PULITZER PIES: SALMON PUFFS

Dear Amelia,
Seeing as you’re only 17 months old, you won’t be aware that Ella the Wonderdog has an inverted vulva.
You also won’t know what a vulva is and I have no intention of explaining it here except to say that when a dog’s vulva is inverted it sometimes involves ointment (or Vulvalene, as one of your Mum’s exes once put it).
We’re going through an ointment stage at the moment and for the first time EVER, I’m not the one pulling on the rubber gloves twice a day.
Yes. Your Grandpa is applying ointment to the dog’s bum.
As rarities go, this is on a par with unicorn sightings.
Sometimes I have to lie down just so I can grasp the enormity of it all.
Anyway, here’s another picture of Ella looking at some Salmon Puffs.
It was taken ages ago when we lived in North Perth.

I’ve been making Salmon Puffs since your Mum and Uncle Paul were little kids.
They love them and so does your Grandpa.
I love them too but they give me crippling heartburn, so I had to take a break until a nice Swiss drug baron invented Somac and changed my life.
I also make these pies with chopped-up leftover chicken and – for me at least – they are heartburn free.
The original Salmon Puff recipe was copied from a magazine (I can’t remember which one) about 25 years ago.
It contained two tablespoons of canned green peppercorns. So 1980s.
Feel free to add them back in if you like living on the edge.

SALMON PUFFS

Makes 6 pies

30g butter
1 small brown onion, finely chopped
2 tbsp flour
¾ cup milk
¼ cup salmon liquid from the can
a few grinds of black pepper
415g can John West red salmon
3 sheets frozen puff pastry
1 egg, beaten

Preheat the oven to 200C.
Melt the butter over low heat, add the onion and cook until it’s soft but not coloured.
Stir in the flour and let it cook for a couple of minutes.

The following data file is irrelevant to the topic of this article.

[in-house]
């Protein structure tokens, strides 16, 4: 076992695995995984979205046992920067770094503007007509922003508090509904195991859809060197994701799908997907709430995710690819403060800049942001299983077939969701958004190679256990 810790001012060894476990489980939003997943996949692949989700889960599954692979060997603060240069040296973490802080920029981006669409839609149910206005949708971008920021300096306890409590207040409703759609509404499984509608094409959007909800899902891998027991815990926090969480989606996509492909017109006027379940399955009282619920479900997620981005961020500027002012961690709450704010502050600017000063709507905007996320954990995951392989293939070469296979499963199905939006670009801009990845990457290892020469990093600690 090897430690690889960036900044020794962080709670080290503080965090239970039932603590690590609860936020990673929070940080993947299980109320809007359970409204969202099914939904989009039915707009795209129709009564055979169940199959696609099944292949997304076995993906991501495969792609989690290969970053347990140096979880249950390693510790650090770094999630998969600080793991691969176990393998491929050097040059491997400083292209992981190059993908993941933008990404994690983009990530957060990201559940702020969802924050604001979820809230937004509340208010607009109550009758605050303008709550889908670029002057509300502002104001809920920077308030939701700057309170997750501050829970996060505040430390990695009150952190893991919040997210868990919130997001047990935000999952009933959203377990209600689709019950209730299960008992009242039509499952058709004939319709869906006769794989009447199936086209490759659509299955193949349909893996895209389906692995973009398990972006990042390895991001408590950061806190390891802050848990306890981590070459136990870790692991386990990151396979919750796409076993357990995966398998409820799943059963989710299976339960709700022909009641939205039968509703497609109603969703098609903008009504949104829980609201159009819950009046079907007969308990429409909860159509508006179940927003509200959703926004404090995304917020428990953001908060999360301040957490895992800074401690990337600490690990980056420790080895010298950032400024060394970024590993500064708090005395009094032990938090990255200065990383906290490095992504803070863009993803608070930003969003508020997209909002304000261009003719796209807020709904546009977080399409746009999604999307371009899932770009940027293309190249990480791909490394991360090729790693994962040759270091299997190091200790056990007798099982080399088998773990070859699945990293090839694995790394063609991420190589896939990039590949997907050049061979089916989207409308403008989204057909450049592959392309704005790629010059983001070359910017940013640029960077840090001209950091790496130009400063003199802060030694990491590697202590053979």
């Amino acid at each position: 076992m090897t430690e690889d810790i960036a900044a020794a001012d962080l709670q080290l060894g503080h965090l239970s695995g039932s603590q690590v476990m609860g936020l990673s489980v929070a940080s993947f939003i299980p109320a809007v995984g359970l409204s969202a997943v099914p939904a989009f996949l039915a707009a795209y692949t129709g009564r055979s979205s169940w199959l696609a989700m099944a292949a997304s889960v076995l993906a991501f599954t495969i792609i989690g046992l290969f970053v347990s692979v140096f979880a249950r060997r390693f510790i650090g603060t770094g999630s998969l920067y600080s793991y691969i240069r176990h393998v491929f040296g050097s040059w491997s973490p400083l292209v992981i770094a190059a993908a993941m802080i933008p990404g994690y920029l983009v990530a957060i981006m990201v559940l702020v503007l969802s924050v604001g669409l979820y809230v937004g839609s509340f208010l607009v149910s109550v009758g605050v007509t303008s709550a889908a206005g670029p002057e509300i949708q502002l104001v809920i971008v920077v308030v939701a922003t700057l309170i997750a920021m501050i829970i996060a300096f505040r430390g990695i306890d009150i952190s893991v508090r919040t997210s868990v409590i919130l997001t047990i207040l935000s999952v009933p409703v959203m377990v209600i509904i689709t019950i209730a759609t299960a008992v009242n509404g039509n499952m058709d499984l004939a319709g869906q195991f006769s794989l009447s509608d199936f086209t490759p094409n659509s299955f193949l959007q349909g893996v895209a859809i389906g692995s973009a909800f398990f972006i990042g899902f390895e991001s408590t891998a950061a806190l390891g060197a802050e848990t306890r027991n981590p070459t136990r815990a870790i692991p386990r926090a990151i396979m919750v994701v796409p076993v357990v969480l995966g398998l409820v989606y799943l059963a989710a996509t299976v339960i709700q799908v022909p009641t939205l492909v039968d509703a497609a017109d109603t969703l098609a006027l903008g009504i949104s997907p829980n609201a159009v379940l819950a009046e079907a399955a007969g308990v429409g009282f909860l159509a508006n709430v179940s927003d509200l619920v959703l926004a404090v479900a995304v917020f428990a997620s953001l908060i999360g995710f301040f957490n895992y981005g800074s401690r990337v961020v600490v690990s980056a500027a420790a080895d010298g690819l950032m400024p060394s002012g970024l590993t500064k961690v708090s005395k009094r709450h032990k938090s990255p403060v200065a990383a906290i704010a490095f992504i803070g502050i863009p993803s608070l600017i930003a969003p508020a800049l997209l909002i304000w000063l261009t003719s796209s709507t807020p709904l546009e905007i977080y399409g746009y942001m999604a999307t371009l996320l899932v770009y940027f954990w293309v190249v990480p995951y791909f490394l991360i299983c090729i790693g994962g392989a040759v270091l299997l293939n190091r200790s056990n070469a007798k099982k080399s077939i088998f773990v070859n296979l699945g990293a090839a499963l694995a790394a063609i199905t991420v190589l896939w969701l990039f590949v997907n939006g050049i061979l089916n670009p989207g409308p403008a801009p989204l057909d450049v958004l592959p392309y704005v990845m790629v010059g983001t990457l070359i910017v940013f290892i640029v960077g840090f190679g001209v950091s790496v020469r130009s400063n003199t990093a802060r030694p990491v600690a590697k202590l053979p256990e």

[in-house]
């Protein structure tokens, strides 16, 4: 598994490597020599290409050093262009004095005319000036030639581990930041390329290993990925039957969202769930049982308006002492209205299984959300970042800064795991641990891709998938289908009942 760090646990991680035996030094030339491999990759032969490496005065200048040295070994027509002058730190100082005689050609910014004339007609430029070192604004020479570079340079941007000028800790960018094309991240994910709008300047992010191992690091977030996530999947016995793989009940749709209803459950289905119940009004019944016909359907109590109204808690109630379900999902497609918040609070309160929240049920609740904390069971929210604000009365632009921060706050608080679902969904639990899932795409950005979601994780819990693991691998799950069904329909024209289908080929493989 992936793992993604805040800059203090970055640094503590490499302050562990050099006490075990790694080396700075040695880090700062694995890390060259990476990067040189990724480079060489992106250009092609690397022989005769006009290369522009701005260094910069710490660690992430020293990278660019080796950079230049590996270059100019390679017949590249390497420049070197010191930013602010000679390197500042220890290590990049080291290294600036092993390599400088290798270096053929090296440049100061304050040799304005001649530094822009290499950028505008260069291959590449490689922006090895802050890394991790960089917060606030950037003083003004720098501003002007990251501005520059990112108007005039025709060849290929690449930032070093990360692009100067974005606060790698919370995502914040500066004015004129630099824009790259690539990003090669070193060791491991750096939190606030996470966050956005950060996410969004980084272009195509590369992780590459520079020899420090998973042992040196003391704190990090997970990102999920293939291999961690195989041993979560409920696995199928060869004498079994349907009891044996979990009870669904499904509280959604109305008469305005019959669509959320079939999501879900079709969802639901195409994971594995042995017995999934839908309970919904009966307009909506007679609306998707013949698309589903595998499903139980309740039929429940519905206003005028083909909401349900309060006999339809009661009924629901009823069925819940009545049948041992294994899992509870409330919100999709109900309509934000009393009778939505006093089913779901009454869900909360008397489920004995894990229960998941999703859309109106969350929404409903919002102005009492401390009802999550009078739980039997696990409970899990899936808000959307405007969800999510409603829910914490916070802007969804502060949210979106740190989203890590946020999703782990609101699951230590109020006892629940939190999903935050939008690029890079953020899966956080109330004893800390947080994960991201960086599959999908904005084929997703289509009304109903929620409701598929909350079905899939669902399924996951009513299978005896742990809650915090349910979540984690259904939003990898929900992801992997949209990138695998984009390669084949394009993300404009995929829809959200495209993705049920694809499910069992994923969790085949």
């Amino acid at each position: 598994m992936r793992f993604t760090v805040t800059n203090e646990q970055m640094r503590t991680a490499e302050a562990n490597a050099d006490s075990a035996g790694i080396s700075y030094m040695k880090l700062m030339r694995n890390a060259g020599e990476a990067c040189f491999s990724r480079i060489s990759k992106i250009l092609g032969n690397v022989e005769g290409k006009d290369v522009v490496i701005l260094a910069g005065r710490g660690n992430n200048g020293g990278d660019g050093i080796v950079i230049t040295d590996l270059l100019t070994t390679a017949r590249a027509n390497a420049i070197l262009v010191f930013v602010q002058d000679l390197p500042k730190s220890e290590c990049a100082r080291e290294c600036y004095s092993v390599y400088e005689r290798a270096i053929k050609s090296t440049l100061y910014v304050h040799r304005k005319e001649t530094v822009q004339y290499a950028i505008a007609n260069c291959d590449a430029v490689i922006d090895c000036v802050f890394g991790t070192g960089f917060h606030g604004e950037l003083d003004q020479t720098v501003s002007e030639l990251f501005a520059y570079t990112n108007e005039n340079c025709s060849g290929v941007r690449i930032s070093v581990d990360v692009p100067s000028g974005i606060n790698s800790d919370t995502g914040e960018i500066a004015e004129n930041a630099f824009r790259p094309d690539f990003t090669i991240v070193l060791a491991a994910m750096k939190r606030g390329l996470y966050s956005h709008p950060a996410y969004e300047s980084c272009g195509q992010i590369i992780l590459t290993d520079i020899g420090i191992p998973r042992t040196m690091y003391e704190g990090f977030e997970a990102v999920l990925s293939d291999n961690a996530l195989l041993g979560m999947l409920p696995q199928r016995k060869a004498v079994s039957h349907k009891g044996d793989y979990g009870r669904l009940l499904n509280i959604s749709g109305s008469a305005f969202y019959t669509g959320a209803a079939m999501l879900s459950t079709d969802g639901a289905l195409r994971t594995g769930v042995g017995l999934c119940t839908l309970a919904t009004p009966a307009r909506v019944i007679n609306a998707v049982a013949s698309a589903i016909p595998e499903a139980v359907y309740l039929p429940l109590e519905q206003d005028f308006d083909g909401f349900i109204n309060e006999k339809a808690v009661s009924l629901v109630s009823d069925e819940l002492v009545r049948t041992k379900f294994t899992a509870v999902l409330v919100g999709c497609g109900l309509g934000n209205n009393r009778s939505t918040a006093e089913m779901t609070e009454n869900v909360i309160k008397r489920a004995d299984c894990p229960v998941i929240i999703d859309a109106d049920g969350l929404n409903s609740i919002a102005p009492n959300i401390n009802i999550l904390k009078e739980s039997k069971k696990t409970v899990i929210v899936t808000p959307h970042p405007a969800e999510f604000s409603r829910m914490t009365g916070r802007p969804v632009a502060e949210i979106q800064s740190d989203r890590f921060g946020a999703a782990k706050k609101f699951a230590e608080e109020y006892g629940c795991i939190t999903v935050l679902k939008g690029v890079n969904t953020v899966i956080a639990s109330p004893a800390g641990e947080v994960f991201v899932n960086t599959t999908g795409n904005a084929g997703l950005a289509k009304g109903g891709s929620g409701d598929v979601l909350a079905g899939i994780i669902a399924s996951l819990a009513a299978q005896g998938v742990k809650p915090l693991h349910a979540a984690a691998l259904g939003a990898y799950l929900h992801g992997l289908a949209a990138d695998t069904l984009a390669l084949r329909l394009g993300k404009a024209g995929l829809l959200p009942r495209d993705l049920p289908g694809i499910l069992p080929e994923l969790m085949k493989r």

Stir in the milk and salmon liquid, grind in some pepper and cook, stirring, until it boils and thickens.
Leave until cold then fold in the drained, flaked salmon and mash it in well with a fork.
Defrost the puff pastry sheets for 5 minutes then cut each into quarters so you have 12 equal squares.
If you want, flute the top of six of the squares with a blunt knife, making sure you don’t cut all the way through the pastry. Poke a hole in the middle.


Divide the salmon mixture evenly between the six remaining squares, brush the edges with beaten egg, top with the fluted squares and press down well to seal.
Place a Chinese bowl (about 12cm diameter) over the top of each pie and cut around it.


Put the pies on a baking tray lined with baking paper and brush the tops with beaten egg.
Bake for 20-30 minutes, until golden brown.
You can put all sorts of fillings in these pies, so long as they’re not sloppy.
Because there’s only your Grandpa and me and we’re leg and thigh people, the chicken breast is always left over when I roast a chook.
So I make this same white sauce, using one cup of milk and leaving out the salmon liquid.
Then I take the skin off the breast, chop the meat into small cubes and stir it through the white sauce with some seeded mustard and chopped parsley or with just a bit of chopped thyme.
It’s very nice indeed.

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PRAWNS THE SECOND WAY

Dear Amelia,
More prawns! It’s the promised second recipe and it’s called Prawn and Prosciutto Ravioli.
I suppose it’s really a special-occasion dish because even though it’s not difficult, it does involve a bit of faffing around.
It’s also a Nanna creation, in that I combined about four different recipe ideas.
The garlic butter recipe is pinched from a top New Zealand chef called Adam Newell, who has won a Michelin star for his restaurant, Zibibbo.
Like all celebrity chefs worth their salt, Adam has an “absolute passion for food”.